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  • Marnie Suss

why the best leaders practice crisis communications everyday

Updated: Dec 7, 2023

Crisis communications represent a distinct approach to both internal and external communication. While typically reserved for extreme circumstances, the core values of respect, empathy, and transparency are powerful in every day communications. In contrast to routine, transactional communications, crisis communication principles offer a more focused and empathetic approach to handling sensitive situations.


common communication traps


In recent years, we've witnessed companies navigate mass layoffs and reorganizations. Some have executed these changes smoothly, while others, like the infamous CEO who fired 900 employees via zoom serve as a cautionary tale.


There is no 'right way' to navigate such impactful changes, but there is a better way than, ironically, Better.com chose.


By recognizing that internal organizational changes constitute a crisis, leaders can shift their communication strategy. They should aim to transform transactional exchanges into connective communications, which emphasize empathy and create a stronger bond with recipients.


On the opposite end of the spectrum, leaders can be too emotional or vulnerable to the point they convey they are the “victim” or “equally” impacted by the decisions. This approach usually is also not well received either as it shifts the focus to themselves and shows lack of responsibility or accountability.


By thinking about change management and everyday business challenges with a crisis communications mindset, leaders then shift the focus from a transactional communication to a connective communication.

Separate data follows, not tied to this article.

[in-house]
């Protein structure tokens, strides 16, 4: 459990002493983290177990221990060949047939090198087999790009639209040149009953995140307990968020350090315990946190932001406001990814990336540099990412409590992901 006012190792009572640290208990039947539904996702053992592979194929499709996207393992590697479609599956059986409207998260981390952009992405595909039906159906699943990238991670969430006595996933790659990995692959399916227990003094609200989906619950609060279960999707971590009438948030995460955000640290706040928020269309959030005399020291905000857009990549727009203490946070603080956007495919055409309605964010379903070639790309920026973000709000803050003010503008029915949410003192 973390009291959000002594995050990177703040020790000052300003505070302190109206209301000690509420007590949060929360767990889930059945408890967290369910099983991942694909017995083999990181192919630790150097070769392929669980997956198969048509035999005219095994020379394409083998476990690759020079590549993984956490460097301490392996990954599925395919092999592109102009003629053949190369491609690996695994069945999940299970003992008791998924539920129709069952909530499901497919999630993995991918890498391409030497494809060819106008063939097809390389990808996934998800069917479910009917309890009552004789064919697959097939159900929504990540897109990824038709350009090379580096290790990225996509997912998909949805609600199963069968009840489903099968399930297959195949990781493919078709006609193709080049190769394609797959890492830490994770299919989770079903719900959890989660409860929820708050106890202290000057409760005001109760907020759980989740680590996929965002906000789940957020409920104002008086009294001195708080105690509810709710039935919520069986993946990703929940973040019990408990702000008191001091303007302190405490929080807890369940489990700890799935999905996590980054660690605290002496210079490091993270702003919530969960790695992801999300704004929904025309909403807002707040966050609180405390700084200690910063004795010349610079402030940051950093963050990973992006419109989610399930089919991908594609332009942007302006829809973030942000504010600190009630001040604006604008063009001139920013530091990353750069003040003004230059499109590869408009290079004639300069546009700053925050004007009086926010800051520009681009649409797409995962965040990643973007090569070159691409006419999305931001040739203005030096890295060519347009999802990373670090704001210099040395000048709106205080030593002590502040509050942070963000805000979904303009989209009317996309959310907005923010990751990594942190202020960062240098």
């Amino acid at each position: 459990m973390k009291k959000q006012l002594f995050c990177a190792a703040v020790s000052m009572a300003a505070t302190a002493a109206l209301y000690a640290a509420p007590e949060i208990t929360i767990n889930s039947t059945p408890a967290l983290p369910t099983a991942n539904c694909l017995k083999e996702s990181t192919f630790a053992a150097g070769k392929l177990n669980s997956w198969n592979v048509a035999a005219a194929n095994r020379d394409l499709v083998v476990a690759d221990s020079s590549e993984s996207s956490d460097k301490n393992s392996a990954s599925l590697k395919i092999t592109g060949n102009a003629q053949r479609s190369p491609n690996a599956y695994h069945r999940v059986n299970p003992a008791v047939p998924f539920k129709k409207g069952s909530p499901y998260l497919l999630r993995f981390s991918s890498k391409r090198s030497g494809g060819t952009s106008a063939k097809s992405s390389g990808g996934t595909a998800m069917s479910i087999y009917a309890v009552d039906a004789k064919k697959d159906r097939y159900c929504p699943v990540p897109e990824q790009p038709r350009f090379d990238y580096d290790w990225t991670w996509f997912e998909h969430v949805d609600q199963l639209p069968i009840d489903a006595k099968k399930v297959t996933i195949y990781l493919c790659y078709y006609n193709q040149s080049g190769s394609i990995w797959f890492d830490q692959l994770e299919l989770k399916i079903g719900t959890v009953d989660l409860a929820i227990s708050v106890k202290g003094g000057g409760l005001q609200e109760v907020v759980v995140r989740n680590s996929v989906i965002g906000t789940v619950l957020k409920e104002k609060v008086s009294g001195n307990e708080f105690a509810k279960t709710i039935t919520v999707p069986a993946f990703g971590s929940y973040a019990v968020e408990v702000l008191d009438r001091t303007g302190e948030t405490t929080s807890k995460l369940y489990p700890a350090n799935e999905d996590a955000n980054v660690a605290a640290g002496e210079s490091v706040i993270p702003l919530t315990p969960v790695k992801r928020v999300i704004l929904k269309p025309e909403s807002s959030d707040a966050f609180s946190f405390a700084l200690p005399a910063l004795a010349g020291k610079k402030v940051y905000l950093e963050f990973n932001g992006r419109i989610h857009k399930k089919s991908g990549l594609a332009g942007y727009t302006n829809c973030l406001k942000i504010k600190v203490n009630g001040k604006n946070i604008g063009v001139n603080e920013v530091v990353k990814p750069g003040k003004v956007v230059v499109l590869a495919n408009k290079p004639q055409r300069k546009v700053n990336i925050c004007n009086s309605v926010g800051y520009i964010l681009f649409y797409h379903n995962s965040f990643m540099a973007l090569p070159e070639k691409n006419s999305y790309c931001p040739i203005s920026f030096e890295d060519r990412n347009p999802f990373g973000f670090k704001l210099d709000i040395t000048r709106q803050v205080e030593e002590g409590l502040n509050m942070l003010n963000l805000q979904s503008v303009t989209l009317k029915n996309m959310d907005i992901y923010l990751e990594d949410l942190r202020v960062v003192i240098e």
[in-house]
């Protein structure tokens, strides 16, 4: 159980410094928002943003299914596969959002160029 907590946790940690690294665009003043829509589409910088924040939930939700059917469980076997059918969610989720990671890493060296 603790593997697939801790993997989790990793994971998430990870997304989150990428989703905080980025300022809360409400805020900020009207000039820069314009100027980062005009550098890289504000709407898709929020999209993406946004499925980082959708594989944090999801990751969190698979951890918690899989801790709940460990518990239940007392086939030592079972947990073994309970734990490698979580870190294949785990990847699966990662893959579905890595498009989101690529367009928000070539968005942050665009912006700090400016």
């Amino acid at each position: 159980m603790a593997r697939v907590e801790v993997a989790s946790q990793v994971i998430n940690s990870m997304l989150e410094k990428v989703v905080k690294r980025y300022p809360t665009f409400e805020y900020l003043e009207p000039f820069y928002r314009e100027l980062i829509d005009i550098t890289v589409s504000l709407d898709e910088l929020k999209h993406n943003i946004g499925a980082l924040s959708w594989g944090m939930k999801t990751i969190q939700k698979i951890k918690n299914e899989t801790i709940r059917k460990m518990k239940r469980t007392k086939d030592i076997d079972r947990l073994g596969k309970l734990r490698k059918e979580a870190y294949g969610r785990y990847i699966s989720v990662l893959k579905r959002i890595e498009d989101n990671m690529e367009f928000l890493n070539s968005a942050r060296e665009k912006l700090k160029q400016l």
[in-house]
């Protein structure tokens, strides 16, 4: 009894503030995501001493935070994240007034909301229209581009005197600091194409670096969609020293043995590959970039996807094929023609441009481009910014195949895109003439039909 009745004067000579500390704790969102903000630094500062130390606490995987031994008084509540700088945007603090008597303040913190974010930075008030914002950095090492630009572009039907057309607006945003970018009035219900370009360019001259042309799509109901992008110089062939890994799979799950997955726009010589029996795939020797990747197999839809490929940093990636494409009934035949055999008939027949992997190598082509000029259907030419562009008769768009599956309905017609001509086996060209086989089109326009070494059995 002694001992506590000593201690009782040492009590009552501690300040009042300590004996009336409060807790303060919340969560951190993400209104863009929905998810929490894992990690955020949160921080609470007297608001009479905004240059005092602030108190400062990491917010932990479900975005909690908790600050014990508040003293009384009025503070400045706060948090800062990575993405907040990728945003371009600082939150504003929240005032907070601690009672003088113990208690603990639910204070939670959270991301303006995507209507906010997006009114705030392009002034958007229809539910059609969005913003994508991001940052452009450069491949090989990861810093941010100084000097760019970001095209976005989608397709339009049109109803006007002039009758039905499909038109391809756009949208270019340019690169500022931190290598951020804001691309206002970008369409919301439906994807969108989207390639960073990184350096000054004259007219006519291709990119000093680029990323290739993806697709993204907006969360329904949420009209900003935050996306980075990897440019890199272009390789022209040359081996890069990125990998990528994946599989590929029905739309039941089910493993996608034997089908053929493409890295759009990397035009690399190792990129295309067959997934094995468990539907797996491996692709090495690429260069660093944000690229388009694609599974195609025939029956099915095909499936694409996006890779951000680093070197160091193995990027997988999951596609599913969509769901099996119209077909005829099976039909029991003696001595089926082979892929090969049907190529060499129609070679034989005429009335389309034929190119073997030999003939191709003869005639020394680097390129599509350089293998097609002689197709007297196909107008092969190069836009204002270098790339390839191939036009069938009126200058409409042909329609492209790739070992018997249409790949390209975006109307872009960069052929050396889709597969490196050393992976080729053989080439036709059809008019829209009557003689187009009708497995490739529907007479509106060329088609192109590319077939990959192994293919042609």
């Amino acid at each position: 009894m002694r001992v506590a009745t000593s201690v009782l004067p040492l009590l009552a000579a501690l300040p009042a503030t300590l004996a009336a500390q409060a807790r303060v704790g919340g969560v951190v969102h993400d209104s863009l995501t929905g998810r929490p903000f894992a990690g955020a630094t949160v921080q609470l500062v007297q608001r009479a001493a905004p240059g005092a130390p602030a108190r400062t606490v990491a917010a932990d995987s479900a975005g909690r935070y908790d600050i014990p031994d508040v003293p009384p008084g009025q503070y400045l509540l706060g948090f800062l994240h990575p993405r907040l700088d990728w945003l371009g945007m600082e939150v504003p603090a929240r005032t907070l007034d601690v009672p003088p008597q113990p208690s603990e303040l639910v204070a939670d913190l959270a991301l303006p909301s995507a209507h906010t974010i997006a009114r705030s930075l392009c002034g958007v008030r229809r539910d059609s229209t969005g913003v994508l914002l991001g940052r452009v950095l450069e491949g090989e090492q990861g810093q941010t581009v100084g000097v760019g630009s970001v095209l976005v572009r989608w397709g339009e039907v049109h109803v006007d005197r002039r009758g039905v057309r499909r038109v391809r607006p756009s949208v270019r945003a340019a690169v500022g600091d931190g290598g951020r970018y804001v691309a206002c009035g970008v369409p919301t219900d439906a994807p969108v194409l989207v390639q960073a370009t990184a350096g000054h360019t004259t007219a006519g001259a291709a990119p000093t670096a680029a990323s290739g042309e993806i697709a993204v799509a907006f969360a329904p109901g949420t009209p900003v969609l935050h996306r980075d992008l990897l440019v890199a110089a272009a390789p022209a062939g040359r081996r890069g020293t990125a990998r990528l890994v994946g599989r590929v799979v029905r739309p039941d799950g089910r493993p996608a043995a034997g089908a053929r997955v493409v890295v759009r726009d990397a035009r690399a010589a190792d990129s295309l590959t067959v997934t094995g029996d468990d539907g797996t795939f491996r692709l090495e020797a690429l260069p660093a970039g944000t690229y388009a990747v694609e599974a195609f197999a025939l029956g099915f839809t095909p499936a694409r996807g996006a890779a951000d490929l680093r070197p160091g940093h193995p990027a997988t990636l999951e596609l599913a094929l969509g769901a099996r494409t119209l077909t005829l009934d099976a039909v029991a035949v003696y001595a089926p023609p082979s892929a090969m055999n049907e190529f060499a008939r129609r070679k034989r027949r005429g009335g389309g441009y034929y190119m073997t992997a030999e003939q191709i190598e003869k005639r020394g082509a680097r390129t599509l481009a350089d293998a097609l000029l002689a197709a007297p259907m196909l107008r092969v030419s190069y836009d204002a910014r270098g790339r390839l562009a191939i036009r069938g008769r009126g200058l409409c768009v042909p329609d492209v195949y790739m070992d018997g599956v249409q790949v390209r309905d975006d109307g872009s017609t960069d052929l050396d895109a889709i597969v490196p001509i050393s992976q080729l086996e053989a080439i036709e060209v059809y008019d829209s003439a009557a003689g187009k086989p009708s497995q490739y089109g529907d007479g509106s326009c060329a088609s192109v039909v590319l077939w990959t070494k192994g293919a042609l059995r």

Effective communications:

  • Weave empathy and clarity to demonstrate compassion and respect.

  • Deliver tough and complex information with simplicity to create a common understanding.

  • Take accountability for their role to build trust.

  • Promote transparency to deter misinformation and build credibility.

  • Convey measured vulnerability to foster relatability.

With these objectives in mind, leaders can set the tone, craft language, and provide relevant information that will be received and understood by the recipient(s).


anatomy of a crisis communication


In crafting an effective communication, it's important to account for the mental and emotional stress of the recipient. Here are five core elements to consider:


1. Recognize the common feelings associated with the situation, but keep it short and simple.


There are no words of condolence that will soothe stress except the desired information.


2. Tell them what you know and don’t know.


Share the facts without personal commentary. When people are in stress they can consume facts more easily than opinions. Opinions or commentary can be misinterpreted or create distrust.


3. Manage expectations upfront.


Anticipating questions and answers is important to get ahead of the message and manage expectations. Some information will be unknown for a period of time. That’s ok, but it's important to communicate when and why the information may be delayed.


4. Plan for the next update.


This is important in a crisis, but also effective change management strategy. It demonstrates confidence, clear direction, and strategic implementation of change. By setting an expectation for regular updates it shows respect toward the audience, even if the updates are not always significant.


5. Commit to actions and follow through.


One of the worst strategies leaders can take is lack of follow through. This is one of the top reasons leaders lose trust, credibility, and respect of their teams, peers or audience. Most people understanding that direction and circumstances can change, that’s ok, but when they do, it's important for leaders to communicate the change and why it changes the planned actions.


By incorporating these core elements into their communication strategies, leaders can establish stronger connections with their teams and stakeholders. This approach not only applies to crisis situations but also enhances day-to-day interactions.



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